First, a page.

To determine the effect of a patient navigation intervention, with and without financial incentives, on HIV-1 viral suppression rates among hospital patients with elevated HIV-1 viral loads and substance use, the researchers recruited 801 patients from 11 hospitals throughout the United States. Participants were randomly assigned to one of three groups, with 266 receiving patient navigation alone, 271 receiving patient navigation with financial incentives, and 264 receiving treatment as usual.

Patient navigation involved up to 11 sessions of care coordination with case management and motivational interviews over a period of 6 months. Those in the financial-incentive group were offered up to $1,160 for achieving targeted behaviors aimed at reducing substance use, increasing engagement in HIV care, and improving HIV outcomes. Treatment as usual involved the standard practice at each hospital for linking hospitalized patients with outpatient HIV care and substance use disorder treatment. HIV-1 plasma viral load was measured at baseline, 6 months and 12 months.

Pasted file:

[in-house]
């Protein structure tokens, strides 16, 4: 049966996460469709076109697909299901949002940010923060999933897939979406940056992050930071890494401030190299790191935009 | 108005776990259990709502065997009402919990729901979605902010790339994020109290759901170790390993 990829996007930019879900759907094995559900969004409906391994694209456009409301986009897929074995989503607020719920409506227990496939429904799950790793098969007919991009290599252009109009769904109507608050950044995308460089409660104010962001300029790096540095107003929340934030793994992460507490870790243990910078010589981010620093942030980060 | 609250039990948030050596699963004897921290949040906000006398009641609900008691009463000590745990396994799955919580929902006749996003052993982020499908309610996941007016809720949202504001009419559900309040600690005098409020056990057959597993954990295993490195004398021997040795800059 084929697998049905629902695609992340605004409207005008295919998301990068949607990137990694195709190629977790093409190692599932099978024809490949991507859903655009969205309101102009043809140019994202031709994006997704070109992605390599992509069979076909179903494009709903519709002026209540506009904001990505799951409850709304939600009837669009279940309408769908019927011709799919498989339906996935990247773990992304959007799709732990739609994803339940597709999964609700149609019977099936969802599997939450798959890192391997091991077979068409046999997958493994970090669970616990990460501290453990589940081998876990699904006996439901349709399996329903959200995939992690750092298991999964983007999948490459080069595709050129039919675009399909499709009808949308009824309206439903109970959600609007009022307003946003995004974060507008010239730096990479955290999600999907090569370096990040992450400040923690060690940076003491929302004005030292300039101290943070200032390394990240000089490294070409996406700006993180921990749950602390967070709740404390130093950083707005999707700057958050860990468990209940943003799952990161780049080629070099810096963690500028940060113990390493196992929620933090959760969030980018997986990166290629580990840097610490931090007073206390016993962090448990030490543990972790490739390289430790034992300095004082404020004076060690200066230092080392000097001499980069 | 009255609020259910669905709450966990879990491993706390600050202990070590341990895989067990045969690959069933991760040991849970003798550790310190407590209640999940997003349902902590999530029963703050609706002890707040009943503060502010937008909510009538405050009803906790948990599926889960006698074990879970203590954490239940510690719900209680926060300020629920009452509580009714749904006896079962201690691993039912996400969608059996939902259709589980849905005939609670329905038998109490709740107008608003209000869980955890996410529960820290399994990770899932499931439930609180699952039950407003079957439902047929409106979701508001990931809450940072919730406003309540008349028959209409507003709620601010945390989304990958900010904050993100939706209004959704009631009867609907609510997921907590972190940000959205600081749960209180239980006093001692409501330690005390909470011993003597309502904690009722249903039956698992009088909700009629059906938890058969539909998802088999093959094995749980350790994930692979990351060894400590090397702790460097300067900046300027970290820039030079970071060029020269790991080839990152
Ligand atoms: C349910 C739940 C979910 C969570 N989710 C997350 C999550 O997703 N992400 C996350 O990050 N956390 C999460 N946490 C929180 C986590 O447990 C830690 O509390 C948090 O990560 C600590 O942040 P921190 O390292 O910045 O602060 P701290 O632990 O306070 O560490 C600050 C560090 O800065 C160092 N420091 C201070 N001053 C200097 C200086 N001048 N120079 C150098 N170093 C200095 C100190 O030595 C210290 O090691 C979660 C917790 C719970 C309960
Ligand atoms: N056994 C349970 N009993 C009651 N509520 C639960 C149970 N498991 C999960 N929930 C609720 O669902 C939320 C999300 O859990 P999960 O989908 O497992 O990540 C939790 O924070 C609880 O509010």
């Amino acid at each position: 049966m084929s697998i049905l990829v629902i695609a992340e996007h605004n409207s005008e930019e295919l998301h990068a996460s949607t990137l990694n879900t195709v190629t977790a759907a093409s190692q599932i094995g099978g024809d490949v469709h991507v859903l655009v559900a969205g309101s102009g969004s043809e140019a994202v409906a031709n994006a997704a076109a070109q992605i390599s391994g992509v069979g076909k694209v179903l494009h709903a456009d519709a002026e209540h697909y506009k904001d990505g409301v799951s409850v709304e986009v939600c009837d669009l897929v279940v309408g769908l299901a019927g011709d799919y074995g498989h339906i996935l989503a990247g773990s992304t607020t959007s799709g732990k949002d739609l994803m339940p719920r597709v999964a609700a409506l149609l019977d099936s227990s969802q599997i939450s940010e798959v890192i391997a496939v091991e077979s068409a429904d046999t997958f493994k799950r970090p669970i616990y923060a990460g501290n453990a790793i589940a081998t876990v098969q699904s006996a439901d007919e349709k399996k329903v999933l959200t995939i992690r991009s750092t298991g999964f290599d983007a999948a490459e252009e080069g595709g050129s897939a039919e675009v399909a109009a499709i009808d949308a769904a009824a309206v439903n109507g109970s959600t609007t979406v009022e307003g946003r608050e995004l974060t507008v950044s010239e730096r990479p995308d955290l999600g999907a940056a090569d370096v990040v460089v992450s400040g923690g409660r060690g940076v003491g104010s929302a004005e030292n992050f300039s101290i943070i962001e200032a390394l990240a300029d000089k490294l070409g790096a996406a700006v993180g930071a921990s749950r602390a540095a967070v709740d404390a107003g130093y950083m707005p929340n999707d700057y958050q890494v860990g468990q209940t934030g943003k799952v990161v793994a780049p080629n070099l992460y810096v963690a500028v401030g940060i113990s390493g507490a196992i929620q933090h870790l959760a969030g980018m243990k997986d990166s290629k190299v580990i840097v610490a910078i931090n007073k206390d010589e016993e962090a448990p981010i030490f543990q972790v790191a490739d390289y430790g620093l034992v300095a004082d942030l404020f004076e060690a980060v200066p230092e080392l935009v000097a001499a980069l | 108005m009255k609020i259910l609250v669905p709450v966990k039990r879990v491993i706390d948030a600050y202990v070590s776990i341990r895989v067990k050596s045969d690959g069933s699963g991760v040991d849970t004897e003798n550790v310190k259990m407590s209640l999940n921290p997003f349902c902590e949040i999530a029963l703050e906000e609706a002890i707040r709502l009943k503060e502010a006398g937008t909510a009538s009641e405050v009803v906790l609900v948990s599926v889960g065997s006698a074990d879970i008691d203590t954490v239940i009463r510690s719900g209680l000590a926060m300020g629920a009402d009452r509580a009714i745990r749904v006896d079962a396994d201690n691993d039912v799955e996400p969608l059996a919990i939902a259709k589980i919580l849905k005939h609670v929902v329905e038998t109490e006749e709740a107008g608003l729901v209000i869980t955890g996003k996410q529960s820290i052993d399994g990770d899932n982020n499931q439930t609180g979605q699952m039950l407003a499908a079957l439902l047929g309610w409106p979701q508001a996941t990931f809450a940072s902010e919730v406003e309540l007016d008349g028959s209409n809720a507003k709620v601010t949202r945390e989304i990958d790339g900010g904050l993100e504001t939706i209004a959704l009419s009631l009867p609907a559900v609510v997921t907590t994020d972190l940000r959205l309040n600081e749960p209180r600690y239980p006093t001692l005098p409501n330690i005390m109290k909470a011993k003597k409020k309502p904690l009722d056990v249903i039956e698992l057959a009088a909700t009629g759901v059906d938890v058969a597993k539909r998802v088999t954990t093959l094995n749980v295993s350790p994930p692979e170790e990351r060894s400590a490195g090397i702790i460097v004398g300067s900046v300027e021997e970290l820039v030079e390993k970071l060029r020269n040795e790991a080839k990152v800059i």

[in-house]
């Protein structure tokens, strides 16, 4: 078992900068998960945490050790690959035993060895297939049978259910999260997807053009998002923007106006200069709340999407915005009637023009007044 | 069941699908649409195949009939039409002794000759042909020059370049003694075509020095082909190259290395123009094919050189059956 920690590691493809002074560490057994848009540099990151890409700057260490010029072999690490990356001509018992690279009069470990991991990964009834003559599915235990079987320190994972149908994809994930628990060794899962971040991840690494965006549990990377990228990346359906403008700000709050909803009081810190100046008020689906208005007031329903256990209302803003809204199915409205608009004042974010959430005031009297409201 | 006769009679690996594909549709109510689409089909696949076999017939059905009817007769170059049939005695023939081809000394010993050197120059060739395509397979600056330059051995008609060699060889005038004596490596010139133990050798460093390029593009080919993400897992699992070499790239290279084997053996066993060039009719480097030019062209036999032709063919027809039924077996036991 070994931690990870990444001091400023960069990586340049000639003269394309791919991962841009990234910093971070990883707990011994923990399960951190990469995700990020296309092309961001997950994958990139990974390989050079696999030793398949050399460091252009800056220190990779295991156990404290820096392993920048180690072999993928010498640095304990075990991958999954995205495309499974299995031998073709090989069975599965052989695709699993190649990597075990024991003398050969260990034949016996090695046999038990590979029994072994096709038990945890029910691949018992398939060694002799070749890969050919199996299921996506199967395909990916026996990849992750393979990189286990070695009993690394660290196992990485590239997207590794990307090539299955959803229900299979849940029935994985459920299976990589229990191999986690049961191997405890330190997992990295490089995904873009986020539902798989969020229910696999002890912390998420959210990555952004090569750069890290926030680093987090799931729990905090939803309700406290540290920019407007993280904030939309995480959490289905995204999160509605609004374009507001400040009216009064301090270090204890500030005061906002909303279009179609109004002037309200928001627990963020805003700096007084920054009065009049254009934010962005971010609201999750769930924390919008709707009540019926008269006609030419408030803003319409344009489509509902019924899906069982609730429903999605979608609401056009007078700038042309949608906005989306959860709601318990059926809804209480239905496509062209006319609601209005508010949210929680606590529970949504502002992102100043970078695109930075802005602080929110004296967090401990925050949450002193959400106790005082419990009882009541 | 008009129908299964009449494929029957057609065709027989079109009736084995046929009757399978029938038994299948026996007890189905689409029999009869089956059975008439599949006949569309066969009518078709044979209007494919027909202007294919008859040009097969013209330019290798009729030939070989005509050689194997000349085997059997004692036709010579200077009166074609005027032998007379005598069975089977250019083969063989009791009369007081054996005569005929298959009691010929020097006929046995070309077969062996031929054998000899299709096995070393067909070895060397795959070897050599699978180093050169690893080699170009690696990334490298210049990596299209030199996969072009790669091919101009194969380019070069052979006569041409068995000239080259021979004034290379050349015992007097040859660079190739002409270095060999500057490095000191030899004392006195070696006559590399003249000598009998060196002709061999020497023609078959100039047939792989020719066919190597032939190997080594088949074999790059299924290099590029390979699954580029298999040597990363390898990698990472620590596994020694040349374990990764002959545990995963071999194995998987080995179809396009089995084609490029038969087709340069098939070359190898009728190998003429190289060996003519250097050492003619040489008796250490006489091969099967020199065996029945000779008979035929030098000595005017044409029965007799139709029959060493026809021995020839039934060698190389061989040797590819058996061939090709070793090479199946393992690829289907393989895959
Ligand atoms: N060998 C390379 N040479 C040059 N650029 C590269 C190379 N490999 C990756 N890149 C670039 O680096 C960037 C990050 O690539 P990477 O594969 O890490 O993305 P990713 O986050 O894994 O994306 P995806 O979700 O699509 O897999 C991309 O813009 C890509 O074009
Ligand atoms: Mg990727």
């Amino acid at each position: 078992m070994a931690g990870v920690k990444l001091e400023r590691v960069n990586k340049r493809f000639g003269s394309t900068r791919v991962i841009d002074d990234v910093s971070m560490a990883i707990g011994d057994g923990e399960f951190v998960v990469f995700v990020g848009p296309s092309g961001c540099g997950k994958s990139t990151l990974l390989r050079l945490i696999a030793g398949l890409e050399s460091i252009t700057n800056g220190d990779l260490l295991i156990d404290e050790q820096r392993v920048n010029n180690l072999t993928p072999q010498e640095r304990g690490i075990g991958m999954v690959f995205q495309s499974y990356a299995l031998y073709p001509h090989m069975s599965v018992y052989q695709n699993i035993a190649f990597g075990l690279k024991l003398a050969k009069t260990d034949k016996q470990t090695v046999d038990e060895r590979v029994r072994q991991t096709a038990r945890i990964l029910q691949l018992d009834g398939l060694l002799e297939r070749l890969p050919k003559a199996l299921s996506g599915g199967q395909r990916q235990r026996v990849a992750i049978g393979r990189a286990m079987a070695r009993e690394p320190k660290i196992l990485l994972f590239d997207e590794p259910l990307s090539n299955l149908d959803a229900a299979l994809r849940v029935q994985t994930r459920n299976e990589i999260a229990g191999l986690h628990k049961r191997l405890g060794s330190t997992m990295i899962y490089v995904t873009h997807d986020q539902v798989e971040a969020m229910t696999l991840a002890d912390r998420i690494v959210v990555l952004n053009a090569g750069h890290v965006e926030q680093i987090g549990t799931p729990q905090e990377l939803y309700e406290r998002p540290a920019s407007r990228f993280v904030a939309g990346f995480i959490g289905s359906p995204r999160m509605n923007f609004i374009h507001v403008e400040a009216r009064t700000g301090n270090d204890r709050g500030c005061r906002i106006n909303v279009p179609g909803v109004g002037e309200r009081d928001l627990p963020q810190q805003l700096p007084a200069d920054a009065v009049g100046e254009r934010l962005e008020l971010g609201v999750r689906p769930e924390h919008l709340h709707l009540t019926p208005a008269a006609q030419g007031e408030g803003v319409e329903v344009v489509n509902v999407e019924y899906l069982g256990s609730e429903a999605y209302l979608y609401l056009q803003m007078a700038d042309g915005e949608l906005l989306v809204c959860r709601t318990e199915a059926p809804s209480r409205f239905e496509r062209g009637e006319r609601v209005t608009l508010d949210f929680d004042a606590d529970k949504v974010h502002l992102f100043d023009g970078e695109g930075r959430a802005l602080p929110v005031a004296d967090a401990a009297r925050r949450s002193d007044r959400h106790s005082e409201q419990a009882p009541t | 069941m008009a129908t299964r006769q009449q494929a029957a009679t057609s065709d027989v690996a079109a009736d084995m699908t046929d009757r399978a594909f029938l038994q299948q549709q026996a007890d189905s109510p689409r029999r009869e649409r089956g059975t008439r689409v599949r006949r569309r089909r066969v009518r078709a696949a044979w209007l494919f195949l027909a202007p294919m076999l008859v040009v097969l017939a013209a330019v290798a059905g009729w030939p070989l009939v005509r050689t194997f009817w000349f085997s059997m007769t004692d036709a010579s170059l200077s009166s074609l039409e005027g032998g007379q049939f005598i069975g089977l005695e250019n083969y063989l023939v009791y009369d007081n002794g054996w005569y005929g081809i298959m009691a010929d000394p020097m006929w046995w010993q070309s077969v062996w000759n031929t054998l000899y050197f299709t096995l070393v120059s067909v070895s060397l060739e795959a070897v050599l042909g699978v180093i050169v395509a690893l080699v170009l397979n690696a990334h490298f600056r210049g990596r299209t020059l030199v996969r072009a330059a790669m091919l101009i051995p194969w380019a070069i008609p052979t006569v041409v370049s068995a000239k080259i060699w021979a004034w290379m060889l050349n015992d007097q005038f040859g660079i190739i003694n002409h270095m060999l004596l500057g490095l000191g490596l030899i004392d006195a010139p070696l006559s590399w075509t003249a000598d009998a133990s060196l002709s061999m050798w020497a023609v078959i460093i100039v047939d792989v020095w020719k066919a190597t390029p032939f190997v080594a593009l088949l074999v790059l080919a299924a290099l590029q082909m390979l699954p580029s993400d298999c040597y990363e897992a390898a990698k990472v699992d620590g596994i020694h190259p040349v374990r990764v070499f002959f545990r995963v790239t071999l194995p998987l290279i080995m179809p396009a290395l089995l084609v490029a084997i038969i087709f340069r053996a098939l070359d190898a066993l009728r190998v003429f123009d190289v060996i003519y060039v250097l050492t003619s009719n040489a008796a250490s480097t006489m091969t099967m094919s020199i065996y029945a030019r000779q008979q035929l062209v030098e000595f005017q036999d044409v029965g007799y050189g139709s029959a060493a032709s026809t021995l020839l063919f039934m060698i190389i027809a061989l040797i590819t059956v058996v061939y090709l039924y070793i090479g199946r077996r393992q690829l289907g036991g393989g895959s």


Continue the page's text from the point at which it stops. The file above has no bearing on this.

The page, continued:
According to the researchers, 34.1% of patients assigned to the treatment-only group saw success, compared with 35.7% of those in the navigation-only group, representing a treatment difference of 1.6% (95% CI, –6.8 to 10; P = .8). In addition, 38.6% of patients in the navigation-plus-incentives group saw success, representing a treatment difference of 4.5% (95% CI, –4 to 12.8; P = .68). The treatment difference between the navigation-only and navigation-plus-incentives groups was -2.8% (95% CI, –11.3 to 5.6; P = .68).

“Among hospitalized patients with HIV infection and substance use, patient navigation with or without financial incentives did not have a beneficial effect on HIV viral suppression relative to nonsuppression or death at 12 months compared with treatment as usual,” Metsch and colleagues wrote. “These findings do not support these interventions in this setting and indicate that other approaches are needed to improve HIV outcomes in this vulnerable population.” – by Jason Laday

Disclosure: Metsch reports receiving grants from the NIH’s National Institute on Drug Abuse. See the full study for additional relevant financial disclosures.